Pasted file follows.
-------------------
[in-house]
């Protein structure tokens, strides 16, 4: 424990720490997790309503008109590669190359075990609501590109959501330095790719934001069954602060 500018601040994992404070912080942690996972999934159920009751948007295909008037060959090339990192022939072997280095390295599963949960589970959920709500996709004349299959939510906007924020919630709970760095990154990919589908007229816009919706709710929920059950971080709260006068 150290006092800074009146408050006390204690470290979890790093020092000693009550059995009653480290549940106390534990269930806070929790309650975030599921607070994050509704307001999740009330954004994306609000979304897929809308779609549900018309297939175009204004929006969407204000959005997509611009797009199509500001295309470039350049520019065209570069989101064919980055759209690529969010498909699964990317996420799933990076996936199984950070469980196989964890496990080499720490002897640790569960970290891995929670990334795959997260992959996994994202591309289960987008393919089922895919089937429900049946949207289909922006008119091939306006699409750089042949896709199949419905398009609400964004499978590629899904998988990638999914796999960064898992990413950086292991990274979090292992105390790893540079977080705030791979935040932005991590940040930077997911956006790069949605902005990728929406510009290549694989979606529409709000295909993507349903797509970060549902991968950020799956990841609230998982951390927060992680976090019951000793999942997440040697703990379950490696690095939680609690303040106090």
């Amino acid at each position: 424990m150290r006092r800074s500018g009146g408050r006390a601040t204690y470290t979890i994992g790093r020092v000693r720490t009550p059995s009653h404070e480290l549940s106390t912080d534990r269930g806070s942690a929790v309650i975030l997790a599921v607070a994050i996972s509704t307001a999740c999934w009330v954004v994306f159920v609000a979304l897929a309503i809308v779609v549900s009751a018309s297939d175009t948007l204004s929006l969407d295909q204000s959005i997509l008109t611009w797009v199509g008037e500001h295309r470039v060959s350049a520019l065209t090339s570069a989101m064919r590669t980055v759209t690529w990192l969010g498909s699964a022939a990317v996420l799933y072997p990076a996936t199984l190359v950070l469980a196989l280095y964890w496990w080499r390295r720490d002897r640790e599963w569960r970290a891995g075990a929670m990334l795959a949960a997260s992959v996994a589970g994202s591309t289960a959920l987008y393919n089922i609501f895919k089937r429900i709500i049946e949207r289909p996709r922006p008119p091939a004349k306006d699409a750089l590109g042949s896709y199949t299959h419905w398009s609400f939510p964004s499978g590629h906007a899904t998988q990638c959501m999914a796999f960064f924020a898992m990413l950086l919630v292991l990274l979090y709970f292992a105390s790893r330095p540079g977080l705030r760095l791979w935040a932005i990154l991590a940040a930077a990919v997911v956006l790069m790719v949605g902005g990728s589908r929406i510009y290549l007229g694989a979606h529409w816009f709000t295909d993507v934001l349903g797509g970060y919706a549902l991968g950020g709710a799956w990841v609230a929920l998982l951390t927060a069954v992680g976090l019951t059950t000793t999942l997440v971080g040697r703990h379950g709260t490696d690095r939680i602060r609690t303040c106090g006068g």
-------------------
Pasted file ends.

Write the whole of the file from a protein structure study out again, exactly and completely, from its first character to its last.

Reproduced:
[in-house]
């Protein structure tokens, strides 16, 4: 424990720490997790309503008109590669190359075990609501590109959501330095790719934001069954602060 500018601040994992404070912080942690996972999934159920009751948007295909008037060959090339990192022939072997280095390295599963949960589970959920709500996709004349299959939510906007924020919630709970760095990154990919589908007229816009919706709710929920059950971080709260006068 150290006092800074009146408050006390204690470290979890790093020092000693009550059995009653480290549940106390534990269930806070929790309650975030599921607070994050509704307001999740009330954004994306609000979304897929809308779609549900018309297939175009204004929006969407204000959005997509611009797009199509500001295309470039350049520019065209570069989101064919980055759209690529969010498909699964990317996420799933990076996936199984950070469980196989964890496990080499720490002897640790569960970290891995929670990334795959997260992959996994994202591309289960987008393919089922895919089937429900049946949207289909922006008119091939306006699409750089042949896709199949419905398009609400964004499978590629899904998988990638999914796999960064898992990413950086292991990274979090292992105390790893540079977080705030791979935040932005991590940040930077997911956006790069949605902005990728929406510009290549694989979606529409709000295909993507349903797509970060549902991968950020799956990841609230998982951390927060992680976090019951000793999942997440040697703990379950490696690095939680609690303040106090």
């Amino acid at each position: 424990m150290r006092r800074s500018g009146g408050r006390a601040t204690y470290t979890i994992g790093r020092v000693r720490t009550p059995s009653h404070e480290l549940s106390t912080d534990r269930g806070s942690a929790v309650i975030l997790a599921v607070a994050i996972s509704t307001a999740c999934w009330v954004v994306f159920v609000a979304l897929a309503i809308v779609v549900s009751a018309s297939d175009t948007l204004s929006l969407d295909q204000s959005i997509l008109t611009w797009v199509g008037e500001h295309r470039v060959s350049a520019l065209t090339s570069a989101m064919r590669t980055v759209t690529w990192l969010g498909s699964a022939a990317v996420l799933y072997p990076a996936t199984l190359v950070l469980a196989l280095y964890w496990w080499r390295r720490d002897r640790e599963w569960r970290a891995g075990a929670m990334l795959a949960a997260s992959v996994a589970g994202s591309t289960a959920l987008y393919n089922i609501f895919k089937r429900i709500i049946e949207r289909p996709r922006p008119p091939a004349k306006d699409a750089l590109g042949s896709y199949t299959h419905w398009s609400f939510p964004s499978g590629h906007a899904t998988q990638c959501m999914a796999f960064f924020a898992m990413l950086l919630v292991l990274l979090y709970f292992a105390s790893r330095p540079g977080l705030r760095l791979w935040a932005i990154l991590a940040a930077a990919v997911v956006l790069m790719v949605g902005g990728s589908r929406i510009y290549l007229g694989a979606h529409w816009f709000t295909d993507v934001l349903g797509g970060y919706a549902l991968g950020g709710a799956w990841v609230a929920l998982l951390t927060a069954v992680g976090l019951t059950t000793t999942l997440v971080g040697r703990h379950g709260t490696d690095r939680i602060r609690t303040c106090g006068g």